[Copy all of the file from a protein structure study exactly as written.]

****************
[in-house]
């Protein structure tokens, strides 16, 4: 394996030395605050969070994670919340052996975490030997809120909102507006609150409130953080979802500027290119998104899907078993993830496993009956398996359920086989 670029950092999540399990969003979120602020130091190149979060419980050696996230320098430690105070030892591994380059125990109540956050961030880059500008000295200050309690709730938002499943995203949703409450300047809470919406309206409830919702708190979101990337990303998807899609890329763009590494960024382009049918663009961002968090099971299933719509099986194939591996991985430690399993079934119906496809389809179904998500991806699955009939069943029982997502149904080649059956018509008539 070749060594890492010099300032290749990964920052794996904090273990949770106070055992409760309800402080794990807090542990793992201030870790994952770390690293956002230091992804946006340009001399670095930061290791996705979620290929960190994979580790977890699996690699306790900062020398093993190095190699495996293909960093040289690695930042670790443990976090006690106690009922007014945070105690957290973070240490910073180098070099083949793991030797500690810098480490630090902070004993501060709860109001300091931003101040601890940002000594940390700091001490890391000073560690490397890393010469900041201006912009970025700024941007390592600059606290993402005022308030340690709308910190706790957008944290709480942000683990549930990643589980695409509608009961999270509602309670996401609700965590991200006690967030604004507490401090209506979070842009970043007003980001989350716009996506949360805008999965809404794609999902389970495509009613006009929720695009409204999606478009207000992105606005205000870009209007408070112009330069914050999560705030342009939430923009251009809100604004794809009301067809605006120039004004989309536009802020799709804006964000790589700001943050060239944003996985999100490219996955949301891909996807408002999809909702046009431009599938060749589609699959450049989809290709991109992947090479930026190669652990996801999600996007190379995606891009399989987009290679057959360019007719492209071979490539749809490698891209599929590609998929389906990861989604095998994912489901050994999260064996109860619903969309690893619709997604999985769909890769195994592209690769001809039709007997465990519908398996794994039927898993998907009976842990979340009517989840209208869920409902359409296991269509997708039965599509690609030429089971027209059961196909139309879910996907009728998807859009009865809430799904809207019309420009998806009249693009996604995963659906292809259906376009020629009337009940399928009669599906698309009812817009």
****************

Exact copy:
[in-house]
């Protein structure tokens, strides 16, 4: 394996030395605050969070994670919340052996975490030997809120909102507006609150409130953080979802500027290119998104899907078993993830496993009956398996359920086989 670029950092999540399990969003979120602020130091190149979060419980050696996230320098430690105070030892591994380059125990109540956050961030880059500008000295200050309690709730938002499943995203949703409450300047809470919406309206409830919702708190979101990337990303998807899609890329763009590494960024382009049918663009961002968090099971299933719509099986194939591996991985430690399993079934119906496809389809179904998500991806699955009939069943029982997502149904080649059956018509008539 070749060594890492010099300032290749990964920052794996904090273990949770106070055992409760309800402080794990807090542990793992201030870790994952770390690293956002230091992804946006340009001399670095930061290791996705979620290929960190994979580790977890699996690699306790900062020398093993190095190699495996293909960093040289690695930042670790443990976090006690106690009922007014945070105690957290973070240490910073180098070099083949793991030797500690810098480490630090902070004993501060709860109001300091931003101040601890940002000594940390700091001490890391000073560690490397890393010469900041201006912009970025700024941007390592600059606290993402005022308030340690709308910190706790957008944290709480942000683990549930990643589980695409509608009961999270509602309670996401609700965590991200006690967030604004507490401090209506979070842009970043007003980001989350716009996506949360805008999965809404794609999902389970495509009613006009929720695009409204999606478009207000992105606005205000870009209007408070112009330069914050999560705030342009939430923009251009809100604004794809009301067809605006120039004004989309536009802020799709804006964000790589700001943050060239944003996985999100490219996955949301891909996807408002999809909702046009431009599938060749589609699959450049989809290709991109992947090479930026190669652990996801999600996007190379995606891009399989987009290679057959360019007719492209071979490539749809490698891209599929590609998929389906990861989604095998994912489901050994999260064996109860619903969309690893619709997604999985769909890769195994592209690769001809039709007997465990519908398996794994039927898993998907009976842990979340009517989840209208869920409902359409296991269509997708039965599509690609030429089971027209059961196909139309879910996907009728998807859009009865809430799904809207019309420009998806009249693009996604995963659906292809259906376009020629009337009940399928009669599906698309009812817009």